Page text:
Walter Dallas, “Divine Diva”
Director, playwright, musician, photographer, teacher — UMD faculty member Walter Dallas does it all and he believes the power of the performing arts can turn lives around.
I’m a director, I’m a playwright, I’m a musician and recently I’ve become a photographer. I play a couple of instruments. I teach. Life is full, and exciting. I’ve lived a charmed life.
Growing up, I directed shows with Coca-Cola bottles as characters in my plays and an eclectic mix of music in the background.
I was very, very lucky as a child. I lived with my extended family in Atlanta, with a lot of cousins and uncles and aunts of various ages who were around all the time. So, I grew up with the Modern Jazz Quartet, Sarah Vaughan, Dakota Staton, Miles Davis, and other artists like that. And rock ‘n roll, classical music, all kinds of music. Then I took piano, viola and organ lessons. Even in kindergarten I’d always put on pageants and plays. I remember being a mouse in The Nutcracker ballet when I was in the first grade and every year after that I wanted to be a soldier. And by the fourth grade I was a soldier, and by the fifth grade I was the prince.
When I thought about what I wanted to be when I grew up, I realized that I already was what I was going to be when I grew up — that is, I was already a fusion of directing and putting on shows with Coca-Cola bottles as characters in my plays, with an eclectic mix of music in the background.
I have a cousin, an actress, who started calling me “Diva,” She said that what I do is fierce and that I don’t go around trying to be fierce; I just am.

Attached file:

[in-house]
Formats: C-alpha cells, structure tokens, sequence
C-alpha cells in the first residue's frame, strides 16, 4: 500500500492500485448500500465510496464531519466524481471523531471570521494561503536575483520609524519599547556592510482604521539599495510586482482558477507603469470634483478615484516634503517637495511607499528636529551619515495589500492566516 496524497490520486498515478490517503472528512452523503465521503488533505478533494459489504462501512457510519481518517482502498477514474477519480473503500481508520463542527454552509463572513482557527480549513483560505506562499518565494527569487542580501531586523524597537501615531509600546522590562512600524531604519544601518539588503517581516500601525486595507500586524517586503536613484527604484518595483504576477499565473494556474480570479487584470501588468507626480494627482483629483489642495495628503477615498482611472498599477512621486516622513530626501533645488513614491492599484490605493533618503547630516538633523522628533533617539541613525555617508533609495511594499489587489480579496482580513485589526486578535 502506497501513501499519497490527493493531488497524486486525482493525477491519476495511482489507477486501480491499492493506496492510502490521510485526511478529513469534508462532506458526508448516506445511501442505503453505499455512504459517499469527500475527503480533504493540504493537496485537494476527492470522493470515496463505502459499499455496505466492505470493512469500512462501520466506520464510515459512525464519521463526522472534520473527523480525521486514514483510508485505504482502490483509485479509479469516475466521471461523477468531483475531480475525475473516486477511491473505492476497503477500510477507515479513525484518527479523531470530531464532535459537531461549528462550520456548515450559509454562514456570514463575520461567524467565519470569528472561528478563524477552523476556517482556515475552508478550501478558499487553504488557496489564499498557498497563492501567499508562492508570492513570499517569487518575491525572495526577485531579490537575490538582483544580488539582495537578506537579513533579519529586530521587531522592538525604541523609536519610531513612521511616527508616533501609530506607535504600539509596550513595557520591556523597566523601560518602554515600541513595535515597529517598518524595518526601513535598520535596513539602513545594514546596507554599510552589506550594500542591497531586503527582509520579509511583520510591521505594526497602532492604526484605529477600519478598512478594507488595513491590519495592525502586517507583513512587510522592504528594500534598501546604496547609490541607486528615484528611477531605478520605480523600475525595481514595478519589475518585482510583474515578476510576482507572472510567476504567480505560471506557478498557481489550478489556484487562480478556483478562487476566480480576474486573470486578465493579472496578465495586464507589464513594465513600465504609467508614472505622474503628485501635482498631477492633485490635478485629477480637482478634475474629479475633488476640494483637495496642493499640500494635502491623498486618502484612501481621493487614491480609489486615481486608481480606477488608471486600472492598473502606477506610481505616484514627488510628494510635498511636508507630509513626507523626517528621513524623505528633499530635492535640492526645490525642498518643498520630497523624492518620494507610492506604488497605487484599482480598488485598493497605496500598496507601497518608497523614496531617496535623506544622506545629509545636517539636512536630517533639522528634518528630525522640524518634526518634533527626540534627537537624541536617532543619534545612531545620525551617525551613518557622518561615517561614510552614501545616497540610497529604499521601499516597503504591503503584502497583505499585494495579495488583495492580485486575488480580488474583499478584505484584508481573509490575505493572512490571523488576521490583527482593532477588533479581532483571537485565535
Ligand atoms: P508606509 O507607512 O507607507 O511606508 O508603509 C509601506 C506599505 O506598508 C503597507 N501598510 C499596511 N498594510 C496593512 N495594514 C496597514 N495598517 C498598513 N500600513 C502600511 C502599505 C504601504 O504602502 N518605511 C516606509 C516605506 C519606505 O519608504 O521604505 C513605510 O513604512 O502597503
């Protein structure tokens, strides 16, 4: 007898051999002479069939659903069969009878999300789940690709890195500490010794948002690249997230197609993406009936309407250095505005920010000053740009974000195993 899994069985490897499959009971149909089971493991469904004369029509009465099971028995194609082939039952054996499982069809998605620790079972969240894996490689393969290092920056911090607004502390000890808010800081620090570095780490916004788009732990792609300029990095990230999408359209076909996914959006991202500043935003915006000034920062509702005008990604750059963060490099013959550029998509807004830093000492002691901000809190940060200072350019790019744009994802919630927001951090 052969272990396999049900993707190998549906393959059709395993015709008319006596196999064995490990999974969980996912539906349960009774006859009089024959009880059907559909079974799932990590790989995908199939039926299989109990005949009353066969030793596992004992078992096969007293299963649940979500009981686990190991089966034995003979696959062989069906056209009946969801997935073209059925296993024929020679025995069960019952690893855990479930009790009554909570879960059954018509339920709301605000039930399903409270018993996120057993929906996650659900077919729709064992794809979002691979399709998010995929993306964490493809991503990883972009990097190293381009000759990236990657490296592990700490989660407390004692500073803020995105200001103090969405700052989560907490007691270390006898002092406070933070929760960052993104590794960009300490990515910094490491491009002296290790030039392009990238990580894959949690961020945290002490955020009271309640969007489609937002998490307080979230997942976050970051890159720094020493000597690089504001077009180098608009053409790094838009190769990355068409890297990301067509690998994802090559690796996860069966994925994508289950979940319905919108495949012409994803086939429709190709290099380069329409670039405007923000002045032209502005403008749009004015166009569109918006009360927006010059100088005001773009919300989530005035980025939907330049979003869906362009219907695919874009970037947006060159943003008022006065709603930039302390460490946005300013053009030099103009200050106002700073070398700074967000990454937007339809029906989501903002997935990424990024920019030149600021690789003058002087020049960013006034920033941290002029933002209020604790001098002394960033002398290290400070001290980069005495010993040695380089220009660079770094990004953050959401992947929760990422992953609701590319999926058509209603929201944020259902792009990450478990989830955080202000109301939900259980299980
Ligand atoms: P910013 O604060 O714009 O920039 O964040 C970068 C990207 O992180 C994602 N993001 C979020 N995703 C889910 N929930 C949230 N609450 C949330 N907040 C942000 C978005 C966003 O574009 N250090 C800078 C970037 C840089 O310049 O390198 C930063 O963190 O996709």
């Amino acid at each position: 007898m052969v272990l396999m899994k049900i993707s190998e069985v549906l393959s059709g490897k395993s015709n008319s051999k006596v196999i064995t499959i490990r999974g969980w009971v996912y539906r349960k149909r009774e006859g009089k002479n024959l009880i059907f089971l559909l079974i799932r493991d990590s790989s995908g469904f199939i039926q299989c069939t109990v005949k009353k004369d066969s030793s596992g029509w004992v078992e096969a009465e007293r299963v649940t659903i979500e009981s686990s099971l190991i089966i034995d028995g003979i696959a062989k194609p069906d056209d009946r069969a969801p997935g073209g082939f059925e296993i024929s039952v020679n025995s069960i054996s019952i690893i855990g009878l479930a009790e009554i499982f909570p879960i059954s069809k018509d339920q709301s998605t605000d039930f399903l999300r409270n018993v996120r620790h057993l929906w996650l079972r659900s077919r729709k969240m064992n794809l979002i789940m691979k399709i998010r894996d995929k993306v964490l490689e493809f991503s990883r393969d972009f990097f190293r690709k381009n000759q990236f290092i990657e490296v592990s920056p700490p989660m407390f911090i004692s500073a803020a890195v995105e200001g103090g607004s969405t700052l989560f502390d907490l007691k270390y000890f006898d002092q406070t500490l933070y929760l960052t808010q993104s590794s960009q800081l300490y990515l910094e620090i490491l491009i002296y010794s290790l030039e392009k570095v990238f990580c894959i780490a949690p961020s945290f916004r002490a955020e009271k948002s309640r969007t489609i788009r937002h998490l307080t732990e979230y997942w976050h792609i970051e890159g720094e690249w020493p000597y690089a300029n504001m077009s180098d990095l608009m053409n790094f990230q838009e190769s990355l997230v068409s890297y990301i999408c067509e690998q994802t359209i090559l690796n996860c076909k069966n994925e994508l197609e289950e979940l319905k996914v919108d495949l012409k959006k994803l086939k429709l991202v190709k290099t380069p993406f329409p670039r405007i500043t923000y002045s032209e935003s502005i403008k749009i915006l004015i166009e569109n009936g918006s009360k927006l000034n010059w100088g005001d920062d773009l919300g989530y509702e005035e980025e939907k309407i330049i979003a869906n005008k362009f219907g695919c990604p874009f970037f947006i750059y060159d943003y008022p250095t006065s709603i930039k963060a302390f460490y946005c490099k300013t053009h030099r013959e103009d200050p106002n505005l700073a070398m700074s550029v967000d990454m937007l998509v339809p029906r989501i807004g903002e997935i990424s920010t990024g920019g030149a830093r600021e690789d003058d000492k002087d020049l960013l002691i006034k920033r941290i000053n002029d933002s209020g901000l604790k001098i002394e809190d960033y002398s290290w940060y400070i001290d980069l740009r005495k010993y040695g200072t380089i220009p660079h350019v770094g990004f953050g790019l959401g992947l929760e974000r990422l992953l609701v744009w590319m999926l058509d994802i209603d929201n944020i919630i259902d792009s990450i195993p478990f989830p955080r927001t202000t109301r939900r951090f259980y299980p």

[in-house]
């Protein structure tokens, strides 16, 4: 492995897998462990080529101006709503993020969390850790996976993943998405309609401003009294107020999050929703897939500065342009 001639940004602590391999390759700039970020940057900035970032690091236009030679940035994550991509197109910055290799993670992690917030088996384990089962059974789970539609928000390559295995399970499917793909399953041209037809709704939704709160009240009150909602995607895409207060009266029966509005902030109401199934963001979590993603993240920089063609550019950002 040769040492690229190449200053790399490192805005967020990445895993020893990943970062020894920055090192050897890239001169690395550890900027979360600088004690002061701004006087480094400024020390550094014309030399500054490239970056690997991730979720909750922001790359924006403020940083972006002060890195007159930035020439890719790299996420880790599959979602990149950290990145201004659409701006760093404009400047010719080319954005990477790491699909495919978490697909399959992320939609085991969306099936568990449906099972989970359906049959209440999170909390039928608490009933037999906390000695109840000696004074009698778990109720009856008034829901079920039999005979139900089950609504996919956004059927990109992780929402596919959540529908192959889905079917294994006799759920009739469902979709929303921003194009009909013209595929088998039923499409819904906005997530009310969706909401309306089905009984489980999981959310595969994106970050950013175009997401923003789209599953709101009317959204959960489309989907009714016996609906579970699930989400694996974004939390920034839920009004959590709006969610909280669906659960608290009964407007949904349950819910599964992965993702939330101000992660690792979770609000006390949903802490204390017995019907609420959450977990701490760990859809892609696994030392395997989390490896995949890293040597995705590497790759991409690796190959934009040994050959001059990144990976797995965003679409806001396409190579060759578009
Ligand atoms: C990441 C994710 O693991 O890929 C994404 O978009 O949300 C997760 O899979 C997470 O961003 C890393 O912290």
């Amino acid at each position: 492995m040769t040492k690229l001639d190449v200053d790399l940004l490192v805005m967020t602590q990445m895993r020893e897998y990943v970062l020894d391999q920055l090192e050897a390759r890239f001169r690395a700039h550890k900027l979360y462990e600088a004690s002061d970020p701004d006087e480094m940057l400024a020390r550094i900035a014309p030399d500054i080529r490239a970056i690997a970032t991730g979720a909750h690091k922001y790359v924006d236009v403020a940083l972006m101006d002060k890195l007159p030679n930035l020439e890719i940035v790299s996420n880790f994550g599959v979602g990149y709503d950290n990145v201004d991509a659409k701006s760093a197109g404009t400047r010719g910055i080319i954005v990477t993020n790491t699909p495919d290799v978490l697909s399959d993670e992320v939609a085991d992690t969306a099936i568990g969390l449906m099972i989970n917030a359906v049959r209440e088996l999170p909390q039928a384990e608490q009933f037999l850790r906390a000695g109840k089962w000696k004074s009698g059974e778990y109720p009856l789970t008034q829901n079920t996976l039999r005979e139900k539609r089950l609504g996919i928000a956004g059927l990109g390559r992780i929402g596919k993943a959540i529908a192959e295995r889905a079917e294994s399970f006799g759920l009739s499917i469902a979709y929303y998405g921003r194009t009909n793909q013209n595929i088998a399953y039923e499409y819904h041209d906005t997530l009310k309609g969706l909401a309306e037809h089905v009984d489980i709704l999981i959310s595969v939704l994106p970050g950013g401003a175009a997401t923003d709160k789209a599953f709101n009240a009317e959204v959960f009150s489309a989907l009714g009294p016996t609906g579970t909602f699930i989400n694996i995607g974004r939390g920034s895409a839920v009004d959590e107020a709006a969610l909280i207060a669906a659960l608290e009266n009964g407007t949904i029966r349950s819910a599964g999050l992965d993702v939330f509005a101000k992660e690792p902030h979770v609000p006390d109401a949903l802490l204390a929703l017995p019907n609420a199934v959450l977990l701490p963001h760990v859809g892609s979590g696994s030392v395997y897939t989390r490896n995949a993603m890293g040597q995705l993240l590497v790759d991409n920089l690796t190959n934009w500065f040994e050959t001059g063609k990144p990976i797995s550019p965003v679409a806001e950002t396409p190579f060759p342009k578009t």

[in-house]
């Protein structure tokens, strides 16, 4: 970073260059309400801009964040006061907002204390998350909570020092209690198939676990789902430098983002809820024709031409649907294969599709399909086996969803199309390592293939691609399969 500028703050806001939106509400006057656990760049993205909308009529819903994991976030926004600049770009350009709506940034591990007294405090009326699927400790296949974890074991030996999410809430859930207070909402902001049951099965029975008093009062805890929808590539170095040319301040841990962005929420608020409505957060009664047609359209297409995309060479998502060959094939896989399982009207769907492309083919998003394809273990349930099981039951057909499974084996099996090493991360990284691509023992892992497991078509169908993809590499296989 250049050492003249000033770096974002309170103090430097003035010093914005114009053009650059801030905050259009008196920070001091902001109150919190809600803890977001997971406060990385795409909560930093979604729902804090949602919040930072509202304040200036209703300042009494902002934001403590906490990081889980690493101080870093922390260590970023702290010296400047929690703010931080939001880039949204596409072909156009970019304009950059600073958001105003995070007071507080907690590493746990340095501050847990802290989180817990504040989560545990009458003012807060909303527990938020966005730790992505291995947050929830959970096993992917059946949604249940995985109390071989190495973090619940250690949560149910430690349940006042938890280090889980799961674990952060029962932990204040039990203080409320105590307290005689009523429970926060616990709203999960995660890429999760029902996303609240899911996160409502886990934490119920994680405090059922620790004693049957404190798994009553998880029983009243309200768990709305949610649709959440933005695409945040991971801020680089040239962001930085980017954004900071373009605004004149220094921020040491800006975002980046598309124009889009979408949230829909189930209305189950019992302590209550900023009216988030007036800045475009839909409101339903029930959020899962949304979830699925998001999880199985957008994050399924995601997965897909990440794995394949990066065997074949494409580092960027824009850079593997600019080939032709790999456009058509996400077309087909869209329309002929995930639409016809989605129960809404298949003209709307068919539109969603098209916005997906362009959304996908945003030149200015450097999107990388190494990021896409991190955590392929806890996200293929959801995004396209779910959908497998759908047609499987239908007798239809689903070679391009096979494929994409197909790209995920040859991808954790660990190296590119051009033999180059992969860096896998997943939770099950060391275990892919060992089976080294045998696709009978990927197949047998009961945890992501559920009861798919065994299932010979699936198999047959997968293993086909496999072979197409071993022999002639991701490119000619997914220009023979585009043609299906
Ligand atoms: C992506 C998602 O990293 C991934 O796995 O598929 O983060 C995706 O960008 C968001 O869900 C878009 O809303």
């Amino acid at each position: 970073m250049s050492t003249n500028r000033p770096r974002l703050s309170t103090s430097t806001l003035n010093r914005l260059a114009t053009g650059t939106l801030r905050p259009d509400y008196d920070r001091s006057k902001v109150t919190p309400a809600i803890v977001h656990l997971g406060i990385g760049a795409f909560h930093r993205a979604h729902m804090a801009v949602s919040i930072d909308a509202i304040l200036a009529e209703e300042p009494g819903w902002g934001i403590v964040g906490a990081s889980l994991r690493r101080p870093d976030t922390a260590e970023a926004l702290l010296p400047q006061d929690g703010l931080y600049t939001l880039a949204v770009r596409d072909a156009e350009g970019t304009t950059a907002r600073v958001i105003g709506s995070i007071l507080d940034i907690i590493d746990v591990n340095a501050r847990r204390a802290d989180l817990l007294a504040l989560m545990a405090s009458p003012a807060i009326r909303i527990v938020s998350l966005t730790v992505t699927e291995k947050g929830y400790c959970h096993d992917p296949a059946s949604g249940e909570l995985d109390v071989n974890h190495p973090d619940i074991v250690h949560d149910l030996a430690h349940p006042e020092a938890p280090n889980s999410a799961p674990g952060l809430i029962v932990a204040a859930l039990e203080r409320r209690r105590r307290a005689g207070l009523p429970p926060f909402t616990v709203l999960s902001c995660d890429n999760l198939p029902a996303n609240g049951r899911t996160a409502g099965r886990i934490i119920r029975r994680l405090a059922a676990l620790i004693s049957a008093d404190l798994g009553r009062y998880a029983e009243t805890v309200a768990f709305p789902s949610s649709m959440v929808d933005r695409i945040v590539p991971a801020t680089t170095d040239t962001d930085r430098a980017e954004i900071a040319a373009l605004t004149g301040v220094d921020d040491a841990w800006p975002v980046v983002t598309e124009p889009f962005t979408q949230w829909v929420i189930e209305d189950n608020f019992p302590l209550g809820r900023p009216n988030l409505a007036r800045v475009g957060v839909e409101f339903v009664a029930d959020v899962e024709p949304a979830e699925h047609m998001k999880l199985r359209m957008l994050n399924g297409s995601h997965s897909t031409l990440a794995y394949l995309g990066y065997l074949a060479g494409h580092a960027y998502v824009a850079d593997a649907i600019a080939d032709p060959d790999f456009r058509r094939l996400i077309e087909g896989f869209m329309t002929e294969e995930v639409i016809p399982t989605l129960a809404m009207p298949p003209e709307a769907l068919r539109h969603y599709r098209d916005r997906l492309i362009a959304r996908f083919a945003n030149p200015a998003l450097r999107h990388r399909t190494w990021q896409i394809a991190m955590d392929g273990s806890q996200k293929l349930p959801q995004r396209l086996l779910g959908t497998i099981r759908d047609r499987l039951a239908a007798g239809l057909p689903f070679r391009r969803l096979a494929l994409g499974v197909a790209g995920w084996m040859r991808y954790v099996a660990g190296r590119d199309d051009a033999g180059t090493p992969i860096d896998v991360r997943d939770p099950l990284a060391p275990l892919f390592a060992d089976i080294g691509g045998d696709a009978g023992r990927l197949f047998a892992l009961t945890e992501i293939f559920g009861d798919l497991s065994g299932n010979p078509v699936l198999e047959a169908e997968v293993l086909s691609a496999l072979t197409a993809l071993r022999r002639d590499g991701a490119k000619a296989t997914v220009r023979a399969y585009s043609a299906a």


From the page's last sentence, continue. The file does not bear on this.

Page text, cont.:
I have a cousin, an actress, who started calling me “Diva” when I was in college. She started calling me “Diva” and then friends in college and grad school did, too. When I asked her, “Why ’Diva?’” she said, “What you do is fierce, and yet you don’t go around trying to be fierce, you just are.”
I find that theatre is a powerful force that can change the course of my life and the lives of others. When I first came to the university and directed my first show, The Amen Corner, I didn’t know who was a theatre major, who was ready to have a major role. I just cast those I thought were the best students for the roles. As it turned out, I cast a criminal justice major for one of the leads. She had never been in a play before, not even in high school, but she was fabulous. She was so good, and she loved performing so much. She graduated two weeks after the show closed, and that fall she re-enrolled as a theatre major. In two years, she received a BA in Performance and has not stopped performing professionally since.
The power of theatre, the power of the arts, is amazing. Often you never know how deeply it affects people.
The power of theatre, the power of the arts, is amazing and the thing about it is you might know instantly — but often you never know — how deeply it affects people. I often hear from people who say, “You know, what you said that time really turned my life around.” Sometimes I don’t even remember what I said and sometimes barely remember the person. But theatre powerfully affects people.
I stand onstage after a performance and 900 or a thousand people now know my work. I don’t see them but their lives are affected and then, when they contact me, or when former students reconnect years later, they affect my life. So there’s a meaningful exchange that makes it real for me.